New York City, NY Fire Panic In Factory, Jan 1903

There are two bruised, unconscious, hysterical young women unidentified at St. Vincent's Hospital, and there is one at New York Hospital. The condition of each of them is serious.
Albert Behan, nineteen years old, of No. 309 Ninth Street,Jersey City, was working on paper patterns on the third floor of No. 159 Crosby Street, when a steel rule that had been used to keep the sheets in place on an adjoining table, fell to the floor and struck on another steel implement. The spark that flew from that clash set fire to a mound of tissue paper scraps on the floor. The flames spread rapidly.
Behan yelled, and threw himself headlong on the fire and tried to beat it out with his hands and crush it with the weight of his body. But it passed him and spread rapidly. This was at 8:45 A.M.
The third floor was ablaze in three or four places at once. One of the employees ran down stairs and tried to send in a fire-alarm, but in his excitement he did not pull the lever far enough, so no signal was received.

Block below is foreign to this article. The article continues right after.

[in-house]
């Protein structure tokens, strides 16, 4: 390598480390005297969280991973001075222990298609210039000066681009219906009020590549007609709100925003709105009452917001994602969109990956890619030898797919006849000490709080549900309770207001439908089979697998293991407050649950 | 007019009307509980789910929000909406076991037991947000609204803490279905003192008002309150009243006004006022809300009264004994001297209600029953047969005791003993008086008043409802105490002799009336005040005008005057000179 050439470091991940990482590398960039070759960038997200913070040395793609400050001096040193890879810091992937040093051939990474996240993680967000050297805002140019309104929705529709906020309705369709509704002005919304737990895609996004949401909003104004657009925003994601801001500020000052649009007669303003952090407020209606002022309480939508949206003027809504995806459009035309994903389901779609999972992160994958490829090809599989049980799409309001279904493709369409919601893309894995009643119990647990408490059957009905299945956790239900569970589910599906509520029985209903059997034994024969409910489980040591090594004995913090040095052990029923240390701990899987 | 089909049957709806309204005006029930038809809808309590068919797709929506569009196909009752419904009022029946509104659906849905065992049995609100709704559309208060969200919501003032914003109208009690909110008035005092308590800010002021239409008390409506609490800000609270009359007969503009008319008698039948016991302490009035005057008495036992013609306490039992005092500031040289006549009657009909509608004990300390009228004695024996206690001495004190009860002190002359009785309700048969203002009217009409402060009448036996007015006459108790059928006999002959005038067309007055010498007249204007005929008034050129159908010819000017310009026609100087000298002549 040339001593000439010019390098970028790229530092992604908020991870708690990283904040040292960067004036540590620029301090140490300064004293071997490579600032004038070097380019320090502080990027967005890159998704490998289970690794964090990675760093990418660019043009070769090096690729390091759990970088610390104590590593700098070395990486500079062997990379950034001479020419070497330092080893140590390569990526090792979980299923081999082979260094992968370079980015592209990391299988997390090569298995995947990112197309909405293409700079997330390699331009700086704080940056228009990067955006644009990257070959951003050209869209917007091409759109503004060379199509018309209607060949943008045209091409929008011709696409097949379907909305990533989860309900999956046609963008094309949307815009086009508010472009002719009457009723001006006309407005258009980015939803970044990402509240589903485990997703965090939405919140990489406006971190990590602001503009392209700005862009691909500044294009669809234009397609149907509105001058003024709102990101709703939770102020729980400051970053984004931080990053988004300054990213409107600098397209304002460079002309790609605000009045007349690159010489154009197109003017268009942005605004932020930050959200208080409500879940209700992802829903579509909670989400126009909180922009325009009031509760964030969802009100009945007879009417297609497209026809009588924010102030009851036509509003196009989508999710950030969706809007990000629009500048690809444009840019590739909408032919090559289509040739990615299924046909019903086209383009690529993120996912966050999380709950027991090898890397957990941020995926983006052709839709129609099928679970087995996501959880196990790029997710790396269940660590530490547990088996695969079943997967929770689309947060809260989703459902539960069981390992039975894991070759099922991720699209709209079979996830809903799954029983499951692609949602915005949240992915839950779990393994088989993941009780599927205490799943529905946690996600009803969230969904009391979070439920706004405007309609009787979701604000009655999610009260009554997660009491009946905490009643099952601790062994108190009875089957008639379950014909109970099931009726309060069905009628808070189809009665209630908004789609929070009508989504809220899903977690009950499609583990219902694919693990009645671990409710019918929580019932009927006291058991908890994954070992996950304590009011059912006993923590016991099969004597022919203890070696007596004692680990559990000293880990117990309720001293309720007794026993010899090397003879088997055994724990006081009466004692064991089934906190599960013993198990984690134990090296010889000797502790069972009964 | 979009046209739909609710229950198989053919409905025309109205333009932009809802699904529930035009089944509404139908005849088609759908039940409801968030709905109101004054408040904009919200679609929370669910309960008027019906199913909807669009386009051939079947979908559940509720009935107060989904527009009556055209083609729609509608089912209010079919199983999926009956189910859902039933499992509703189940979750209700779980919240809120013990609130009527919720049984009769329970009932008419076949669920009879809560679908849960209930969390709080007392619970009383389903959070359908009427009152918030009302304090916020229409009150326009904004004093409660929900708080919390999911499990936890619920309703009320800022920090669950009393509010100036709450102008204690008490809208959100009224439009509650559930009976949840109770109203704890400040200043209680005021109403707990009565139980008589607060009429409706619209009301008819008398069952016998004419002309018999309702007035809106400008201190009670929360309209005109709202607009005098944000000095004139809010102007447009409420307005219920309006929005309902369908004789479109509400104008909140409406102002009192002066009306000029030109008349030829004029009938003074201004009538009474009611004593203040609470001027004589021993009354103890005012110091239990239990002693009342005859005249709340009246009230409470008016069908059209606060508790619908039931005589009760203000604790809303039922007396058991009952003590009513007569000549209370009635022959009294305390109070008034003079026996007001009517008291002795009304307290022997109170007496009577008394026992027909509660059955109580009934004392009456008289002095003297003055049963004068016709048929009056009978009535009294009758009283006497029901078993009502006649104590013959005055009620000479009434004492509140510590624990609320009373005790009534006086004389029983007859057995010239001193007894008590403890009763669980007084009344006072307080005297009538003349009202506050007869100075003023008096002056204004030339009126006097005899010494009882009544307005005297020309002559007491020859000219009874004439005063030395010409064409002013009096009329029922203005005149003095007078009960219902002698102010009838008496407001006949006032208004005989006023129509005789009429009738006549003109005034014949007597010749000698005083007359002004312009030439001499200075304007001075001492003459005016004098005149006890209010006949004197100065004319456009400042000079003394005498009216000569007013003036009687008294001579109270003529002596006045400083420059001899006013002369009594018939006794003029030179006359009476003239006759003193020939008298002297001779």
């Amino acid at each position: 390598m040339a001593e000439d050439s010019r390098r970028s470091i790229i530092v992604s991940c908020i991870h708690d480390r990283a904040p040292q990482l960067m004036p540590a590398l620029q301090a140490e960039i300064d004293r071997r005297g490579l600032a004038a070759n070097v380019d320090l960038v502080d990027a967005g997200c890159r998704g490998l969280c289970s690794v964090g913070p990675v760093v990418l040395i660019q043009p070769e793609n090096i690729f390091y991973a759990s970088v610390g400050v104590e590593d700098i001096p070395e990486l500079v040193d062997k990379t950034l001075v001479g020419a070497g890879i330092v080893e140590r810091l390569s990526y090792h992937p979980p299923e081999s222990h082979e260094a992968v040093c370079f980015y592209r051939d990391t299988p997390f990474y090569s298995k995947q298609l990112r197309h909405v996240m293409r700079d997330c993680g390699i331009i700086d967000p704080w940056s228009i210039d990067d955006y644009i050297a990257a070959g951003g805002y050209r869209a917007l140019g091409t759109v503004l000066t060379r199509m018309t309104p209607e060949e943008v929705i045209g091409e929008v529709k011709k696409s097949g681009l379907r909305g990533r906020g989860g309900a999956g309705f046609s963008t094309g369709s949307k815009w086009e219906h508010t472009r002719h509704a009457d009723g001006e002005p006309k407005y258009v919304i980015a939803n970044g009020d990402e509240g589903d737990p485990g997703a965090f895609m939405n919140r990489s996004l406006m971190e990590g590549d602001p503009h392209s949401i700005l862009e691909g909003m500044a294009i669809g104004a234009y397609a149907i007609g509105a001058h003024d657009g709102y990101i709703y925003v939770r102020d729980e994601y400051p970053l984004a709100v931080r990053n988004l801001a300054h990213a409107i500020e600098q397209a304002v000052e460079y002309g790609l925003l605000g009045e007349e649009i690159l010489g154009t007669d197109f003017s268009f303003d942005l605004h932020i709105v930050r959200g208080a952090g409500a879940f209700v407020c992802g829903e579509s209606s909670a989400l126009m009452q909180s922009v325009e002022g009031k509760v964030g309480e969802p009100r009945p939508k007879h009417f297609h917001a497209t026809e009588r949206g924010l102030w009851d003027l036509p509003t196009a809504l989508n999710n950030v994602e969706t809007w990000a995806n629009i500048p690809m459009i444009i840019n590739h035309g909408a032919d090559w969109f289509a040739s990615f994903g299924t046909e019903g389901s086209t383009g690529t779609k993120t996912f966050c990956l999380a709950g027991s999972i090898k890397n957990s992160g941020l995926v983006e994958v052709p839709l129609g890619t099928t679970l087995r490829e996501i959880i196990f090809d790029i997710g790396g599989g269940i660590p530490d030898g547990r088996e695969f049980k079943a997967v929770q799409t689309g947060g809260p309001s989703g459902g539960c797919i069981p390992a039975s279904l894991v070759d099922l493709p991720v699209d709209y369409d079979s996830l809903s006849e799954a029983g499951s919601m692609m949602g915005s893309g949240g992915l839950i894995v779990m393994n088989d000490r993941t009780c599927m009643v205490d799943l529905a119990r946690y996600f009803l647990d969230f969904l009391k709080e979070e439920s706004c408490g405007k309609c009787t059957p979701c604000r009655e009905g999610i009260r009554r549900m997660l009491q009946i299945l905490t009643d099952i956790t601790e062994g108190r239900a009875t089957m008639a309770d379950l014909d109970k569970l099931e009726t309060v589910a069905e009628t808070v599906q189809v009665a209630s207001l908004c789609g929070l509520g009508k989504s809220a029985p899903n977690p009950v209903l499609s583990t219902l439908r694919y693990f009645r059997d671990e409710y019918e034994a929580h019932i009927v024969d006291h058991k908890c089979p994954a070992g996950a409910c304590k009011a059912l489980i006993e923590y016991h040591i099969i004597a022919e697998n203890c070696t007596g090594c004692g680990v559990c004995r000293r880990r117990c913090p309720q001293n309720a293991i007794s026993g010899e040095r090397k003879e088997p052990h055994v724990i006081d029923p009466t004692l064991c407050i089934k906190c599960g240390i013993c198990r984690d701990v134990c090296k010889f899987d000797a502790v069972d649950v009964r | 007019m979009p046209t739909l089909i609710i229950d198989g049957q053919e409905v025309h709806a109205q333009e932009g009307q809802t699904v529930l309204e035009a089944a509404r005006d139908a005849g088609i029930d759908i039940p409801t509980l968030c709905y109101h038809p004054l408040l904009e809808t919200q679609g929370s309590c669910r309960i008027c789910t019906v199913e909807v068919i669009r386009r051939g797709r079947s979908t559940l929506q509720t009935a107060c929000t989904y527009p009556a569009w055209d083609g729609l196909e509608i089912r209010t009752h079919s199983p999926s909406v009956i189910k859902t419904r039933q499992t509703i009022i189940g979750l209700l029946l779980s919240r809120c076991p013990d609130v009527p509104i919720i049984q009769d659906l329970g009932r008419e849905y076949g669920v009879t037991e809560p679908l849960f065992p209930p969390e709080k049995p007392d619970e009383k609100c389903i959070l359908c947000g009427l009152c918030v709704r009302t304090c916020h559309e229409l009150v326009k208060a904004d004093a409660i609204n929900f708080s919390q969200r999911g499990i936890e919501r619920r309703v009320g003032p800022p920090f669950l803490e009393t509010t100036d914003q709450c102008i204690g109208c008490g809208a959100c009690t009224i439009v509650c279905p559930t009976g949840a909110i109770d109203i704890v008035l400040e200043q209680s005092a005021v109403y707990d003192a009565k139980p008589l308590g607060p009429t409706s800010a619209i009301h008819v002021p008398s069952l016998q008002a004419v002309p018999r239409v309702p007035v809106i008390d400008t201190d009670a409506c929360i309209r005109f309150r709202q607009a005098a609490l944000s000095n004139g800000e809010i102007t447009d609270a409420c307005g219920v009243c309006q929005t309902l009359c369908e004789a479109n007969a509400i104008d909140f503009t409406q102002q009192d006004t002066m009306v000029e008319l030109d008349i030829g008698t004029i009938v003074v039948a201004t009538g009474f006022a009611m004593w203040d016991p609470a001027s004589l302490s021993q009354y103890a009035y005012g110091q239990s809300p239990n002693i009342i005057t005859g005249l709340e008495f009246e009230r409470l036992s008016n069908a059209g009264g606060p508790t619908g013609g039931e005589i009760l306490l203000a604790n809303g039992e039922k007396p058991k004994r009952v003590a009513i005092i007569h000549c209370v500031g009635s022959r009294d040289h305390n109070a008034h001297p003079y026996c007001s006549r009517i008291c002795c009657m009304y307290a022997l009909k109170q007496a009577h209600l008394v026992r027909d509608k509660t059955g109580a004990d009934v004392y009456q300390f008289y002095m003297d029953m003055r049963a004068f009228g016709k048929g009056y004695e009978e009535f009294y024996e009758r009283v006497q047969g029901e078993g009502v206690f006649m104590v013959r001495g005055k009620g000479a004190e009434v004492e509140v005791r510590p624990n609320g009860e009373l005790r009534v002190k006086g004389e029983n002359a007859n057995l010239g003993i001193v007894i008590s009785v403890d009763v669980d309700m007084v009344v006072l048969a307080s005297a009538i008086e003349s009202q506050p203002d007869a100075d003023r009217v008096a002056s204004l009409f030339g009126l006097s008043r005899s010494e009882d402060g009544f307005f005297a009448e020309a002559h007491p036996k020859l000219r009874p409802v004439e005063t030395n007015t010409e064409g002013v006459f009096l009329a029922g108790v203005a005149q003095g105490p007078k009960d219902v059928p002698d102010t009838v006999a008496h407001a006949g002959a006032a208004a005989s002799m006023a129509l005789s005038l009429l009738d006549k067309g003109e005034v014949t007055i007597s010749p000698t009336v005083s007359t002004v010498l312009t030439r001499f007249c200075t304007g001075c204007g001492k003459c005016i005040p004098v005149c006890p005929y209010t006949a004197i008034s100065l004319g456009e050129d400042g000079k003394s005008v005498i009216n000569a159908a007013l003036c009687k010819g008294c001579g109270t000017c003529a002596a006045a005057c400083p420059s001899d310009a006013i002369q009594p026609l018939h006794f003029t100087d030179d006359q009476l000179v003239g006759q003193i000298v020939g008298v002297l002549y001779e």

Sergt. Edward Bourke, looking from the window of Police Commissioner George's office, saw the flames at the Elm Street end of the Crosby Street building and started for it on a run. He picked up Policemen Kelly and Moneypenny on the way. They turned in a fire alarm, and then ran up the stairs to the burning floor and hustled out those who remained. Cora van Blochlin fainted and was carried out by Foreman Albert Hayward, who is a volunteer fireman in Passaic, N.J.
The policemen took stations on the stairways and hurried the girls down, three abreast, until all were gone. Mean time John Bolan, the elevator boy, and Jules Binsley, running the freight elevator, kept their cars going until they carried down fifty girls from J. L. & M. Jacob's label-printing shop on the fifth floor. Every one escaped from this building unhurt. The fire was confined to the third floor and was soon extinguished.
Three hundred girls and two hundred men were at work in Miller's cigar factory when the glare of the flames next door reflected by the windows on the opposite side of Crosby Street alarmed them. Suddenly a great volume of smoke rolled in through the third floor windows and an excited girl shrieked "Fire!"
In the twinkling of an eye nearly every human being in the building was in panic. All started at once for the doors, for the windows that opened on fire-escapes, for any avenue of flight frm the unseen peril, that was really no peril at all, save in their imagination.
There was an awful crush on the fire-escapes at the front of the Miller factory. There were iron ladders at the foot of the fire-escapes, but no one thought of lowering them to the sidewalk. Men and girls came pell-mell down the escapes and dropped or were pushed off to the street.

The World New York 1903-01-24